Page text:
Sunday, August 17, 2008
Polishing UNM's Image: $4M
By Martin Salazar
Copyright © 2008 Albuquerque Journal
Journal Staff Writer
A MasterCard commercial for the University of New Mexico might go something like this:
Building a better identity for the school: $250,000.
Hiring a Washington, D.C., media strategist to help cast the university in the best possible light: $152,000.
Basking in the glow of a stellar image: priceless.
In its ongoing quest to gussy up what it describes as a lackluster image, UNM has contracted with an Albuquerque agency to help identify and strengthen its brand.
The $250,000 price tag for UNM's latest image-improvement project is part of an extra $900,000 the university is pumping into its communications and marketing efforts since President David Schmidly took office in June 2007. The university plans to spend more than $4.4 million this year on strategists, marketing campaigns and in-house communications staffers, a Journal review has found.
The expenditures will be universitywide, encompassing everything from the school's main communications and marketing office to the Health Sciences Center, individual UNM colleges and Lobo athletics.
"The university's reputation is directly connected with student success," Schmidly said in announcing the $250,000 contract awarded last month to McKee Wallwork Cleveland. "Telling our story will attract the best and brightest students, faculty and staff. It will invoke pride in the minds of those who shape and are shaped by this institution."
The extra $900,000 was generated through tuition and fee increases and reallocated internal savings, UNM Associate Vice President Andrew Cullen said.
"(President Schmidly) wanted to beef up the communications and marketing function for the university, and this is our opportunity to do that," said Susan McKinsey, UNM's communications director.
Several colleges and divisions, including the Anderson School of Management and the School of Engineering, also have their own marketing staffs.
UNM marketing director Cinnamon Blair said one goal of the branding contract is to get UNM's colleges and departments on the same page.
"If each department or school is doing its own marketing and messaging ... it dilutes the university's brand," she said.
The next steps
Blair said the contract's first phase would involve detailed research about perceptions of UNM. Past research has shown that people recognize the Lobos and Health Sciences Center but don't have much of an impression of the university.
Next, McKee Wallwork Cleveland will work with a UNM task force to create and refine the university's brand portfolio. Most people already identify the university's logo — a red circle rising behind a pueblo-style tower. The university hopes to develop themes and key messages that will convey the essence of UNM and come to people's minds when they see the logo.
Companies like Volkswagen have been extremely successful in their branding efforts, Blair said, noting that when people think of Volkswagen they think safety. UNM also hopes the renewed marketing emphasis will lead to an increase in student applications and greater pride for students, faculty and staff. Full-time enrollments have declined over the last two fall semesters.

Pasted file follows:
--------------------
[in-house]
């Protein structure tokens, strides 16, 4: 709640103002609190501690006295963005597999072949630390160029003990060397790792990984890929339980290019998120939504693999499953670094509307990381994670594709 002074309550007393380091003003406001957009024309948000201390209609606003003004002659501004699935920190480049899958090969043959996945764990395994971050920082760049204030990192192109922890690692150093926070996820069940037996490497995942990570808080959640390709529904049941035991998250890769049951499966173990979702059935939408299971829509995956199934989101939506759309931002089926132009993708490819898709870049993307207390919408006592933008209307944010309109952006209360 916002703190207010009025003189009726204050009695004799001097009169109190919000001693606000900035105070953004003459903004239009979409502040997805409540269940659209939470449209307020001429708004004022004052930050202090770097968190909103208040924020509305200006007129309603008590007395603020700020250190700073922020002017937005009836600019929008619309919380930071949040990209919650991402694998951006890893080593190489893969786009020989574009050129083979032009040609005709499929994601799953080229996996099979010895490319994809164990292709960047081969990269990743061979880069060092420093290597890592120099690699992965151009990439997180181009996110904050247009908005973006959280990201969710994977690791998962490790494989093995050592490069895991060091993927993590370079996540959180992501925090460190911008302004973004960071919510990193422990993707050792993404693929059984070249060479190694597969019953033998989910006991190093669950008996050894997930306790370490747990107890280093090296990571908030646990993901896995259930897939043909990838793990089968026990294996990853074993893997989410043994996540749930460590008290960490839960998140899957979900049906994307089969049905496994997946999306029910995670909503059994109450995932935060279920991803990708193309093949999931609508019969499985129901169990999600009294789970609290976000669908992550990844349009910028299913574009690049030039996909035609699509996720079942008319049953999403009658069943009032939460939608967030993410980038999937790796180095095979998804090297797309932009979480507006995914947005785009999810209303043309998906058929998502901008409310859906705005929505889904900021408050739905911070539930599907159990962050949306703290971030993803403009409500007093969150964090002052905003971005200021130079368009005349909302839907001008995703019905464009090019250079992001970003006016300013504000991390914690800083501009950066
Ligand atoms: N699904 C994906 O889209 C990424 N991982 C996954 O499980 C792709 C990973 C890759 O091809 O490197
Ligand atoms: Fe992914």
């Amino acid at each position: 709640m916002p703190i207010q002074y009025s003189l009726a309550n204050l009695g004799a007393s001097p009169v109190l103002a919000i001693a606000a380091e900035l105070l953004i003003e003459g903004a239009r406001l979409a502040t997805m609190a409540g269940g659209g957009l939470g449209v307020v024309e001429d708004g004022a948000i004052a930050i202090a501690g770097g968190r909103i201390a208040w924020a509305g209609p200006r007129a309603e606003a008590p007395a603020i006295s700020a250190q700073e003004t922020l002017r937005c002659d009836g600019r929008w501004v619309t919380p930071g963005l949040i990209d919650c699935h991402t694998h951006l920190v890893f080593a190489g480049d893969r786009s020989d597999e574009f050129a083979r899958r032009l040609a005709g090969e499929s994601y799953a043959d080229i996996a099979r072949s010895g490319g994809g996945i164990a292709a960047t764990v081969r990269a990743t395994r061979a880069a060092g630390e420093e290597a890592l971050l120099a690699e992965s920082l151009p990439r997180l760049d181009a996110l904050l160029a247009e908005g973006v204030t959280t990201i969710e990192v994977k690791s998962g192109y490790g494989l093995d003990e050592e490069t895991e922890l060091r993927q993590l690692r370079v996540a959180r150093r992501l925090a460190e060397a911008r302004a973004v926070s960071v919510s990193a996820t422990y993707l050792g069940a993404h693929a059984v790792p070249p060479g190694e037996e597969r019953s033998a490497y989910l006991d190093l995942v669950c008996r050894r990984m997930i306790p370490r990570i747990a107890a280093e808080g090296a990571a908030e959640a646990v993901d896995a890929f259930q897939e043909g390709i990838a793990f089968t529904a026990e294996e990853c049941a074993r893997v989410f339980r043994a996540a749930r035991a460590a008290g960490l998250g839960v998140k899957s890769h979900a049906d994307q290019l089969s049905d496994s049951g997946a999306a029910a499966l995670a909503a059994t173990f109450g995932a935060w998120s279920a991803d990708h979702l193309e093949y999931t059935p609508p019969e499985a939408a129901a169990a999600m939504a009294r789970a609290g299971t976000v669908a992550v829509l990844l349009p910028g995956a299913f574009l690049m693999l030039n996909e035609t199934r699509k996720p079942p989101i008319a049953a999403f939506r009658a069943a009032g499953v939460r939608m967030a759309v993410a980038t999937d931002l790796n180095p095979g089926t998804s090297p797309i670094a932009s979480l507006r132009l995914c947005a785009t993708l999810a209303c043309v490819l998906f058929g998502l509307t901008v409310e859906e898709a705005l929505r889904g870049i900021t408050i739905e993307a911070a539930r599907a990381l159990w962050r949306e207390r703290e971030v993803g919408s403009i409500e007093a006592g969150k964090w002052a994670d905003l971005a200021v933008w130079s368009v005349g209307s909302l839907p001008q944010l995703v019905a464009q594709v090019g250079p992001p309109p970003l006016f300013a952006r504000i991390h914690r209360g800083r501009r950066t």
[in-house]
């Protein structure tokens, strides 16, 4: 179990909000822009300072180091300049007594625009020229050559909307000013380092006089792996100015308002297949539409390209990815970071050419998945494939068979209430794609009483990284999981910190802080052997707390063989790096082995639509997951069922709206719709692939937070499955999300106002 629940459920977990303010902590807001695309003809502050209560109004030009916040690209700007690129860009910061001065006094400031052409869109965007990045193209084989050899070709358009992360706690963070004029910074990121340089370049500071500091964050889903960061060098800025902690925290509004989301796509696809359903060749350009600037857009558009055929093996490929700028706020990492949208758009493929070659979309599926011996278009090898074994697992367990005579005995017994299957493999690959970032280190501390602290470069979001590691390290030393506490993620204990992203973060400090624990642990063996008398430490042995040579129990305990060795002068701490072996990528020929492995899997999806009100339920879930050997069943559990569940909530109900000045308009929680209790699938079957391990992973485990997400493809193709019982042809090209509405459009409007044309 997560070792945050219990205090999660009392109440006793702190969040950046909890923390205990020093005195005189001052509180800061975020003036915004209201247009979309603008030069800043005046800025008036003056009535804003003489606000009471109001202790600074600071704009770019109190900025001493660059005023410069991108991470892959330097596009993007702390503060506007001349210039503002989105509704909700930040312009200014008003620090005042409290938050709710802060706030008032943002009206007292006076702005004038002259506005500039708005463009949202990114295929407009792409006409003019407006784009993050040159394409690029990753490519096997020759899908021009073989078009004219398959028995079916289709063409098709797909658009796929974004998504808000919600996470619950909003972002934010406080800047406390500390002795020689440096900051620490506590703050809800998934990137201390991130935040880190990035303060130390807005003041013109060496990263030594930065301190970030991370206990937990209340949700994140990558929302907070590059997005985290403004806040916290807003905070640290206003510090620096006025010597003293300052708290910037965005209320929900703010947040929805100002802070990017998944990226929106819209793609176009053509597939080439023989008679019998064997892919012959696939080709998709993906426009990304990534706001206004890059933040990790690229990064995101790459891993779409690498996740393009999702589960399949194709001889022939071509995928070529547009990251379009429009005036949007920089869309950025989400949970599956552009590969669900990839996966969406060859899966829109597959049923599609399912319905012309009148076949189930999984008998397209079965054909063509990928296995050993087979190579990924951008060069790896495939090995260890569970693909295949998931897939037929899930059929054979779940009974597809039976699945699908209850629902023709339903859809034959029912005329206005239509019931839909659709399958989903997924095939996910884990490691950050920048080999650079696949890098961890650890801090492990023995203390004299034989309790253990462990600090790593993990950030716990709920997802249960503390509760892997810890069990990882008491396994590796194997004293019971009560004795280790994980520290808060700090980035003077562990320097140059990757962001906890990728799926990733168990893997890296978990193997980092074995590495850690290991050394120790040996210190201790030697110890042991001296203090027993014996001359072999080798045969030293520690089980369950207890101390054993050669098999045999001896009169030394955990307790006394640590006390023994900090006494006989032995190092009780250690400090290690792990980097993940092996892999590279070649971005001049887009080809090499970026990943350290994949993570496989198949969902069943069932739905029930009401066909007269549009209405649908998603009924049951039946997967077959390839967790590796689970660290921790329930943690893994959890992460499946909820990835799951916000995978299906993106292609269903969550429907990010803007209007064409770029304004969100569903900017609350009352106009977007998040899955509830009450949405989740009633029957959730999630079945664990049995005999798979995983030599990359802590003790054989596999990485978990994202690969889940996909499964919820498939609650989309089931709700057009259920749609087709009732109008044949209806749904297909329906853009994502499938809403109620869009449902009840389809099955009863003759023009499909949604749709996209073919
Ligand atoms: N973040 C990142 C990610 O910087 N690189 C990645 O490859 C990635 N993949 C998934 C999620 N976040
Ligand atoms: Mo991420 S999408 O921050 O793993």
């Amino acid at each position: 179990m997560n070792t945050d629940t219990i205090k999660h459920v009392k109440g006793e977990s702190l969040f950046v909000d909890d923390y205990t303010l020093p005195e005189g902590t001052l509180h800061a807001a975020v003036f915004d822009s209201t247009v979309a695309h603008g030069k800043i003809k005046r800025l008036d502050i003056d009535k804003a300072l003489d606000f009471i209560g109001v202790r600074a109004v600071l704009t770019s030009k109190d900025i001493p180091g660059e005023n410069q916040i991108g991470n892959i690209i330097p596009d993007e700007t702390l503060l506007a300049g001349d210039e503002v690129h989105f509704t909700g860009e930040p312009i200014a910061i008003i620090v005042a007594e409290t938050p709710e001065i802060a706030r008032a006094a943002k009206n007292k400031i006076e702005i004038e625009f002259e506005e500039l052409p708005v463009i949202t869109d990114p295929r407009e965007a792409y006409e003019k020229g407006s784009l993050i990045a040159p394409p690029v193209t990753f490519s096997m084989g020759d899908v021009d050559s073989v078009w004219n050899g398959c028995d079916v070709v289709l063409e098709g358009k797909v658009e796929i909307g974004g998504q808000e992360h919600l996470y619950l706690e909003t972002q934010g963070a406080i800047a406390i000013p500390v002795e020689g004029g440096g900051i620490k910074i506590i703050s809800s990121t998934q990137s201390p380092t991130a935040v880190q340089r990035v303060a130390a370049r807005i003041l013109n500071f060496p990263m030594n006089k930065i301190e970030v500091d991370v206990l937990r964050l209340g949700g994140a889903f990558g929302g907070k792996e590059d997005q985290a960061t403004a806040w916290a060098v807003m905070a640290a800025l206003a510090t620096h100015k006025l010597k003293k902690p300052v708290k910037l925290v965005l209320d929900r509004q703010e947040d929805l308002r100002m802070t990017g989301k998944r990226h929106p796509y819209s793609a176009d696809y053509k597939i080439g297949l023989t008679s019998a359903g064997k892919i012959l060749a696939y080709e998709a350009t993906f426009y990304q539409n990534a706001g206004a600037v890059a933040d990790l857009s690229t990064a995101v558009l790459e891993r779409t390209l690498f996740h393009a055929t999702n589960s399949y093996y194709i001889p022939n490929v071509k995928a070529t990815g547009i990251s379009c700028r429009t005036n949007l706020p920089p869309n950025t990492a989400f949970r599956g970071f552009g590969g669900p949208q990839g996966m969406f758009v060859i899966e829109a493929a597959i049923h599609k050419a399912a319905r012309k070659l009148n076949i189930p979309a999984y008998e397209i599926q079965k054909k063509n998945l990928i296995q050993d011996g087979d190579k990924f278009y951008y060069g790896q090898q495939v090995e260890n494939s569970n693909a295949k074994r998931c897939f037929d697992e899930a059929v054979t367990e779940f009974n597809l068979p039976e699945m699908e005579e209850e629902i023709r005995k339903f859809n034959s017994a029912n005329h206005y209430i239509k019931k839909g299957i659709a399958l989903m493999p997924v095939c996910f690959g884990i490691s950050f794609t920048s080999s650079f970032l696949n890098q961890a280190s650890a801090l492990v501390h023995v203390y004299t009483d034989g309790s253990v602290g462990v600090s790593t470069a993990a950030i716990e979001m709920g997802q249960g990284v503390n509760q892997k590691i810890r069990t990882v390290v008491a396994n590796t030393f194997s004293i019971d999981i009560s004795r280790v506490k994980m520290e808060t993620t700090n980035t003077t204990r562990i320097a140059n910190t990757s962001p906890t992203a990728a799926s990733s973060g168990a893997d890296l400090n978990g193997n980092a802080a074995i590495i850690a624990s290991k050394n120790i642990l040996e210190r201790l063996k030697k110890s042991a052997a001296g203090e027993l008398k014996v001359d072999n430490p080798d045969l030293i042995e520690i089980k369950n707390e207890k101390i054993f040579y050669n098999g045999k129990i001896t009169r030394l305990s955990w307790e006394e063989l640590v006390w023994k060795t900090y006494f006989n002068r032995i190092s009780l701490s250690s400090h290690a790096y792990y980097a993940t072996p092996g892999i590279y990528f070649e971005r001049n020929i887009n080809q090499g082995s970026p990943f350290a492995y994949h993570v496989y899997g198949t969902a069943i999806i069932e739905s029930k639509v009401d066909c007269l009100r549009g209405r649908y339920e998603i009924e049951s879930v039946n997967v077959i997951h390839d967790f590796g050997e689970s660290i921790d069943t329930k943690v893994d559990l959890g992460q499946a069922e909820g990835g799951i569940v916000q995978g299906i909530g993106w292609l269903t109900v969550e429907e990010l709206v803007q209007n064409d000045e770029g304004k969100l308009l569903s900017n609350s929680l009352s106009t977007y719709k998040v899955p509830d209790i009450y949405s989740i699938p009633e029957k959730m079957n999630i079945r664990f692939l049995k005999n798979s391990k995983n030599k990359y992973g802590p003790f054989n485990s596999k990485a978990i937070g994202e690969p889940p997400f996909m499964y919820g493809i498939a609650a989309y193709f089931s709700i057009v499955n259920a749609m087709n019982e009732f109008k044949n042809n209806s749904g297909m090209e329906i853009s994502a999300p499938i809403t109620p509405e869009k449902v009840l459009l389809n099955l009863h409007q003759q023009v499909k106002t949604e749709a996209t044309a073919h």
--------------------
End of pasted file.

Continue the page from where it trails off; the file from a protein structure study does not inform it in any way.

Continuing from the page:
Beyond the quarter-million-dollar branding contract, more than $250,000 of the extra money will go toward such things as advertising and television spots, McKinsey said. She said another $250,000 — perhaps less — will be used to hire additional staff for UNM's main communications and marketing department. The department now has the equivalent of 13.75 full-time positions. The remaining $152,000 is going to Washington, D.C., consultant Mike Collins, who provides media strategy and other services to UNM.
Fraction of budget
While UNM has upped its spending on communications and marketing since Schmidly's arrival, the total still represents less than one-quarter of one percent of UNM's $2 billion budget.
Collins said that, if anything, UNM spending in this area is below that of its competitors. "It's never been more difficult for universities to recruit and retain qualified faculty and researchers and gifted students," he said.
A 2007 national study by the marketing firm Lipman Hearne found institutions that invest heavily in marketing and communications see more applicants.
Billy Sparks, executive director of communications for the Health Sciences Center, said the average health organization spends 3 percent to 5 percent of its gross revenue on outreach and advertising. At UNM, he said, it's less than 1 percent.
"It really is our responsibility to inform the public of services available as a safety net institution for the people of Bernalillo County and New Mexico," he said.
The UNM Cancer Center saw a 14 percent increase in patients last year after launching its marketing campaign.
Athletics spends $644,000 on media relations and marketing. Kurt Esser, associate athletics director for external affairs, said the Lobos also get about $1.6 million in in-kind advertising from television, radio and newspapers.
"We want to create demand in all the different ways we can for interest in the Lobo athletics," Esser said. "And in the broader sense, we think that we're the front porch of the university, so if we're doing things great and people grow up in this state or region and are excited about the Lobo athletics, then maybe they'll also check out our business school or the law department ..."